May 27, 2020

Amazing Secrets Of Bulgarian Ski Resorts

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The Land of Roses, the world’s second-largest exporter of wine, fantastic natural hot springs, and the sunniest ski resorts in Europe. Welcome to Bulgaria.

The enjoyment of skiing in Bulgaria is not that different from skiing at other western winter holiday locations; however, one fundamental factor differentiates her from the run of the mill European ski resort.

Bulgaria is cheap by every European standard. It is cheap to get there, cheap to stay there, cheap to play there and cheap to eat there. Understanding this fact will unlock the secrets and allow westerners a new skiing adventure.

Amazing Secrets Of Bulgarian Ski Resorts

On January 1, 2007, a mere 17 years after the fall of communism, Bulgaria entered the European Union and became a full-fledged member of the league of western nations. As travel became easier, citizens from Western Europe began an exploration of the Land of the Roses. Suddenly, seemingly overnight, tourists from around the Western world discovered one of the best-kept secrets of the Cold War.

Bulgaria began to expand in areas unfathomable during the days of centralized control and Soviet influence. Real estate developers from Ireland and England joined with local contractors and property developers to exploit the numerous hot springs in the Rhodope Mountains and her sandy beaches along the Black Sea. Resorts sprang forth like mushrooms after a spring rain: Bulgaria was on her way.

Ski resorts from Berkovitsa to Pamporovo grew into world-class destinations to augment the established Bansko and Borovets tourist locals. Within a few years, Bulgaria had 14 established resorts designed to European standards. Downhill skiing, snowboarding, snowmobiling, pristine climbing augmented the Soviet sports of ice-skating, cross-country skiing, and mountain climbing using large gondolas, high-speed ski lifts peppered among 5-star private resorts. Nevertheless, one thing remains, few people know how inexpensive her benefits are.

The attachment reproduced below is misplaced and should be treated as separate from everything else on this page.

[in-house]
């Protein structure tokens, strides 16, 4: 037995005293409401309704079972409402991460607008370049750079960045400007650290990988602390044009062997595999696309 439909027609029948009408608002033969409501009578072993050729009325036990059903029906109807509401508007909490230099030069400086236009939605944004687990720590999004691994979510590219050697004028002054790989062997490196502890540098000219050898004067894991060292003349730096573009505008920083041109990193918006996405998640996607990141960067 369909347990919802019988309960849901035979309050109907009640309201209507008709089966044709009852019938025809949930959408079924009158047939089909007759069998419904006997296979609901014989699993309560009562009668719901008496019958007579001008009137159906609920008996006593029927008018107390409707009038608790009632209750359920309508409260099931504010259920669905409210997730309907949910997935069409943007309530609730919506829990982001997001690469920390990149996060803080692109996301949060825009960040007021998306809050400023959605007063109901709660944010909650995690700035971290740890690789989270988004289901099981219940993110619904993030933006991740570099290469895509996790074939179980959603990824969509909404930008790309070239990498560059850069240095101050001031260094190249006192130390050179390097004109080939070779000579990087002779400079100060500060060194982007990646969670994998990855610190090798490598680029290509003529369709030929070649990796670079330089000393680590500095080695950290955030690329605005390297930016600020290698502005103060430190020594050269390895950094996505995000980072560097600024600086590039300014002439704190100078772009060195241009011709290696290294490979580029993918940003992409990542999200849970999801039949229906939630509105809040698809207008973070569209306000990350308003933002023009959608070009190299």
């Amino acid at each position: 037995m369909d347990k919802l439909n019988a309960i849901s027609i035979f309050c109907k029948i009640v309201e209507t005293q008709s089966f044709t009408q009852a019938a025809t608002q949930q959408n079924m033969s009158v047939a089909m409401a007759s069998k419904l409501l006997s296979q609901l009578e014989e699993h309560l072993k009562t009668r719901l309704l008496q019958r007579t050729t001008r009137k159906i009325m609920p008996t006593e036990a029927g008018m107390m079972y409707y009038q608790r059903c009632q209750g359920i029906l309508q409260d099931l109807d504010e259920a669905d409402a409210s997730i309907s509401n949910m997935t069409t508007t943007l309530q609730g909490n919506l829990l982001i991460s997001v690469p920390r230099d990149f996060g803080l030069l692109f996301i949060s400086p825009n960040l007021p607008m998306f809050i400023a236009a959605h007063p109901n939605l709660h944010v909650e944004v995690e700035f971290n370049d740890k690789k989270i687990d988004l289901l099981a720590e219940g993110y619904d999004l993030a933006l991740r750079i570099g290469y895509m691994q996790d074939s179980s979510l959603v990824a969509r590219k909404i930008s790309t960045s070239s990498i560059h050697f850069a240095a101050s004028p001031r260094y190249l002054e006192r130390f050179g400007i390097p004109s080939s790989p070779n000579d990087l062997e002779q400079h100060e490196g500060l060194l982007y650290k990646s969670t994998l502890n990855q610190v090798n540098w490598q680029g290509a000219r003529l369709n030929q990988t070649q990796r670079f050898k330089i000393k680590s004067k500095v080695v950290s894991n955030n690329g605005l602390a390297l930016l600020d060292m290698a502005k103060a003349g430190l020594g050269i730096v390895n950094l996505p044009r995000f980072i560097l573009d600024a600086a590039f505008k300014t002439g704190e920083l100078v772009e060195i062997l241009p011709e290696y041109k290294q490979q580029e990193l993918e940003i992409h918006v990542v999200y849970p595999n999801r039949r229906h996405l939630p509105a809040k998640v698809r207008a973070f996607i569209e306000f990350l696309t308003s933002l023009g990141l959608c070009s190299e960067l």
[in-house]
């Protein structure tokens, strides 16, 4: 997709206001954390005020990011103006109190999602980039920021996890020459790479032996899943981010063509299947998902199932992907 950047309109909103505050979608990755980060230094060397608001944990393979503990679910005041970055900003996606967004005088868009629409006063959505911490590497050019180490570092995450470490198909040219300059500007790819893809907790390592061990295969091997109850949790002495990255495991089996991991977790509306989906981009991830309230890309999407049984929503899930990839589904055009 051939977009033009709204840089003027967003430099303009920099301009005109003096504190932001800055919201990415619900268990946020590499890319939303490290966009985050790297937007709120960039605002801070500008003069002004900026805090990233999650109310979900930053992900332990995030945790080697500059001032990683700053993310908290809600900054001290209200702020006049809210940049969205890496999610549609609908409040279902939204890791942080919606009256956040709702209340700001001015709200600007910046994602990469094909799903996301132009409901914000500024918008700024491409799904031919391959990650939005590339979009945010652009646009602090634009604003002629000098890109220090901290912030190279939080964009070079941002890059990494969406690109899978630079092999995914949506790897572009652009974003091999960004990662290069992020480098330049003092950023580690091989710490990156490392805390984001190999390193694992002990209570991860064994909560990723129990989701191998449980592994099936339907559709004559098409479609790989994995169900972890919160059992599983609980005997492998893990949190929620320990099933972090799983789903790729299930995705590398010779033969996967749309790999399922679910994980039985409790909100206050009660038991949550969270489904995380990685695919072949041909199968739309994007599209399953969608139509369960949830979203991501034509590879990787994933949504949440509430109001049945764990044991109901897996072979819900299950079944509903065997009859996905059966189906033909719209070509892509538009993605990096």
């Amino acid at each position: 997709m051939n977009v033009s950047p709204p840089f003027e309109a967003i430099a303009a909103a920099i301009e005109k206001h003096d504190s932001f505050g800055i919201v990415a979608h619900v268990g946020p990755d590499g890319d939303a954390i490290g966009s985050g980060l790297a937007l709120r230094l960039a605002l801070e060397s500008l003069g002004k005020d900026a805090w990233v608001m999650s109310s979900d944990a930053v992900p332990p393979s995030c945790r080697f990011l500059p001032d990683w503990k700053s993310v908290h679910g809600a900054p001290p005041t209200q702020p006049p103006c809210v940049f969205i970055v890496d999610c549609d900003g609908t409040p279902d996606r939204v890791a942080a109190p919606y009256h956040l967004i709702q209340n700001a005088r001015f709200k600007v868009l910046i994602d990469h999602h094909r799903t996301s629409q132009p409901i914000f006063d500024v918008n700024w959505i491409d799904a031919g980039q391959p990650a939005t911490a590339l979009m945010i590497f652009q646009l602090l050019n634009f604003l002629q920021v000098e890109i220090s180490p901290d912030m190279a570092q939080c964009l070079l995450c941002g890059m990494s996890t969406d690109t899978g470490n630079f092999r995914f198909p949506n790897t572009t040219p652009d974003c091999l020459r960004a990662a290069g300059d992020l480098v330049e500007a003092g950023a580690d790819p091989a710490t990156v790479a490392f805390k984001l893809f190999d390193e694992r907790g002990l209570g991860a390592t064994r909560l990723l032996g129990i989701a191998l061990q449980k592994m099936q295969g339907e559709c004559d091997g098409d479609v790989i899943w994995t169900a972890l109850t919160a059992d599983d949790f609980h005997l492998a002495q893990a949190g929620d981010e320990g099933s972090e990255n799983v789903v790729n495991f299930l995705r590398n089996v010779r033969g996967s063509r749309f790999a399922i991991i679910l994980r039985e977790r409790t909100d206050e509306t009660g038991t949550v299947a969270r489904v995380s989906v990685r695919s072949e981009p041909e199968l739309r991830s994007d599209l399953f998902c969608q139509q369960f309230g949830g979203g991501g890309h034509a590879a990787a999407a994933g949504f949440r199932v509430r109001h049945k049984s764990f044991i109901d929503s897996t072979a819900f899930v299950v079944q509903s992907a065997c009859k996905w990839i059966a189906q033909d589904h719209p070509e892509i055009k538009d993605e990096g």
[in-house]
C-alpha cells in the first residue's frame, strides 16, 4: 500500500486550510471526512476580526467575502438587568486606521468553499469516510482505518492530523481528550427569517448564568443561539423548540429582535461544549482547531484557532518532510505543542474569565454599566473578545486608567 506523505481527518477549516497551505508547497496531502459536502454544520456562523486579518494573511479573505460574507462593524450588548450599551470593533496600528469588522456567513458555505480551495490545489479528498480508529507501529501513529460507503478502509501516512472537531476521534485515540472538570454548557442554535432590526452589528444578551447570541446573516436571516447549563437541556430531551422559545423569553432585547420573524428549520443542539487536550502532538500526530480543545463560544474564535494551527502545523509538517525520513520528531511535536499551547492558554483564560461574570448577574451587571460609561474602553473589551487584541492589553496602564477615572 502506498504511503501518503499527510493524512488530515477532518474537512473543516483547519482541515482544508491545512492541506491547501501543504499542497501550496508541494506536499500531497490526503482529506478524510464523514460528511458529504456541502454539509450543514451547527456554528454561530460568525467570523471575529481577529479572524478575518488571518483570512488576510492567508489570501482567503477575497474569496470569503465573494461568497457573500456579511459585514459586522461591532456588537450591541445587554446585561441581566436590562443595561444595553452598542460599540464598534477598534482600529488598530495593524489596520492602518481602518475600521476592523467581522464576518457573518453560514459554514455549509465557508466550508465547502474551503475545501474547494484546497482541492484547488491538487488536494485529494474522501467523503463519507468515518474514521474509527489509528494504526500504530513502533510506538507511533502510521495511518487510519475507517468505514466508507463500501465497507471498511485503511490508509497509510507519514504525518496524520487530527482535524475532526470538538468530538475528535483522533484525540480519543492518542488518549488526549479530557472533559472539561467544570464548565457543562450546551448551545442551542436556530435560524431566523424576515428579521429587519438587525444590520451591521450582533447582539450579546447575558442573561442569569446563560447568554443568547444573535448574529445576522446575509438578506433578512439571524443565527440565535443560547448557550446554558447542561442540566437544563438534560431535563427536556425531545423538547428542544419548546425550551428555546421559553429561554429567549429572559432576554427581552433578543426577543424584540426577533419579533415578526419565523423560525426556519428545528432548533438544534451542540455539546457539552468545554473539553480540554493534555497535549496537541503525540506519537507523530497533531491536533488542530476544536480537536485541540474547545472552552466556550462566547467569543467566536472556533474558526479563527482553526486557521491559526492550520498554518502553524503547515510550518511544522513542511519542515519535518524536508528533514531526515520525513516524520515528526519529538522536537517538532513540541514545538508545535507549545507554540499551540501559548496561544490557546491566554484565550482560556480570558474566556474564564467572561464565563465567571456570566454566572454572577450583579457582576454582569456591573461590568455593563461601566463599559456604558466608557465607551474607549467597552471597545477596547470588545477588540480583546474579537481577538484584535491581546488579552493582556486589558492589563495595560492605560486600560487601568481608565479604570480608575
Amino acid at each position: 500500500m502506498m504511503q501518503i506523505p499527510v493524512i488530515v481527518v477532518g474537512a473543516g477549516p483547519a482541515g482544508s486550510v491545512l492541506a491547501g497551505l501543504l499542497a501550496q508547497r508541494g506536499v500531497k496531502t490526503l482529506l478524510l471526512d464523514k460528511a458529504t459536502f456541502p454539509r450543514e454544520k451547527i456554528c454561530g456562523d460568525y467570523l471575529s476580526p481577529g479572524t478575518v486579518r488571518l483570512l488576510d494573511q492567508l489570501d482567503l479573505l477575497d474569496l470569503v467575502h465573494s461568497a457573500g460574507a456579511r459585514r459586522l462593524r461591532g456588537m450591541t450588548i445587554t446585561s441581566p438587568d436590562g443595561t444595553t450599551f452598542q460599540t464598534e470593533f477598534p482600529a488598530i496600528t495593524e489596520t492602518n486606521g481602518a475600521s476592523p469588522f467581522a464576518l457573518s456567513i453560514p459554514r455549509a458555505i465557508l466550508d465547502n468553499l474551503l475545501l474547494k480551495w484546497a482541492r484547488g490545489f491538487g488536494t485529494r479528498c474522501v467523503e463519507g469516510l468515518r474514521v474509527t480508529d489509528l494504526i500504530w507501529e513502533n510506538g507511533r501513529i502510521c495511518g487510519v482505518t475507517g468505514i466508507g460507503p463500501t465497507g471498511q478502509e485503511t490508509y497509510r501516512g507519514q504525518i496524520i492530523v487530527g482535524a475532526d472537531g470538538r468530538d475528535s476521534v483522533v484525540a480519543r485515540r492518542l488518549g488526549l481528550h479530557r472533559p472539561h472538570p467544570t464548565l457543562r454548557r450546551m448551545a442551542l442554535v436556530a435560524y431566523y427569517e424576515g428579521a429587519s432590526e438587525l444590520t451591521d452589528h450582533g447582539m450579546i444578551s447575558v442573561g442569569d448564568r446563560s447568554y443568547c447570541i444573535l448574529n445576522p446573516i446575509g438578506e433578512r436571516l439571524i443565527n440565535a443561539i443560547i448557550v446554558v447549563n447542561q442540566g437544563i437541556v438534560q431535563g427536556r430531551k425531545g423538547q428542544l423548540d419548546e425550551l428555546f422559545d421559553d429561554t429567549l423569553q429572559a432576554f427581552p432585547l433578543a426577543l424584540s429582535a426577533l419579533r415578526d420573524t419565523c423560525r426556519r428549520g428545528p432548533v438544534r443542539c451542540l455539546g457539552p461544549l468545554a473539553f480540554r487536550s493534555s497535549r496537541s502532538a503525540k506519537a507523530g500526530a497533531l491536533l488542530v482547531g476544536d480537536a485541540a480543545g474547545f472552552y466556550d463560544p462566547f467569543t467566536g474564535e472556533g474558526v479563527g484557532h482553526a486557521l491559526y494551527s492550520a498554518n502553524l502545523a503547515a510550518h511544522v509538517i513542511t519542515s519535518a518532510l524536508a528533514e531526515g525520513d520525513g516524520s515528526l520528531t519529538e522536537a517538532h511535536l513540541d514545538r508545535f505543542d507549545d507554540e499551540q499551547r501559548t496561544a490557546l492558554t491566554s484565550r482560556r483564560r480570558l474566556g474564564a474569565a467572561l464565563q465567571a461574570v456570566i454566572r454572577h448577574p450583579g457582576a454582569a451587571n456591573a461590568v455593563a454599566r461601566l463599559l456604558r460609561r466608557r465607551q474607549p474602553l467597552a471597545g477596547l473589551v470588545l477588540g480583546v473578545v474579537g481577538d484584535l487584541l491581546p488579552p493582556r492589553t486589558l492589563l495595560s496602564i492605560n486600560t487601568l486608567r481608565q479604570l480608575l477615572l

Cost of a Bulgarian Ski Holiday

To say Bulgaria is cheap is a definite understatement, but four subareas stand out that make a journey enjoyable. It is cheap to get there, cheap to stay there, cheap to have fun there and cheap to survive there.

  • Flights – There are five civilian airliner airports in Bulgaria, with four primarily serving the resort areas. Europe’s largest low-cost airlines (Air Berlin, Easy Jet, Fly Niki, German Wings, Ryan Air, S7, and Wizz Air) serve these airports as well as 35 regional and international airlines from around the world. In addition, 48 nonscheduled or chartered airlines serve Bulgaria on a seasonal basis, providing ample competition. On November 22, 2010, Ryan Air’s listed weekday fare from London to Bulgaria’s Plovdiv airport (at the base of world-renowned Pamporovo ski resort) was £19.00 (about $30 US) traveling on November 30, 2010, to Bulgaria and £12.90 ($20) returning on December 14, 2010. (Prices are exclusive of specific airport fees.)
  • Cheap rooms – According to on November 23, 2010, Bulgaria’s average wintertime ski resort rental price ranks below #1 France/Andorra, #2 Switzerland/Austria, #3 Italy and #4 USA/Canada. Her average resort rental fee is 31% lower than the average of the top three. Hochgurgl in Austria is a comparable ski in-ski out resort area similar to the much larger and newer Grand Monastery Resort at Pamporovo, Bulgaria. Hochgurgl has several 3-4 star properties (not as inclusive as Pamporovo) and has a nightly average of €225 for a one-bedroom unit. The 5-star Grand Monastery Resort at Pamporovo has 1-bedroom apartments for €100 per night.
  • Cheap Lifts – According to reporter Dale Bechtel of, “A family of four must pay more than SFr200 ($183) just for a day of skiing in Zermatt, not including food or transport to the resort. It really adds up if accommodation is factored into the costs.” The “Pearl of the Alps,” Kitzbuhel, Austria charges and astonishing €43 for a single adult pass. All the while Pamporovo charges a mere €16 for a single day, €22 at Borovets and Bansko has the highest prices in Bulgaria at €25.
  • Cheap food and entertainment – The best secret is eating in Bulgaria. New restaurants abound with large quantities at extremely low prices. A meal for a family of four at an average resort restaurant is under €40, including a bottle of excellent Bulgarian wine. Most resorts include nightlight in discos, clubs, and bars with Soviet-era prices on alcohol.

Certainly, Bulgaria is a hidden jewel. With bargain prices on transportation, lodging, entertainment, and dining, she is among the best winter sports locals in Europe. Now that the west is aware of the diamond, those who arrive first will have the best deal for the longest time.

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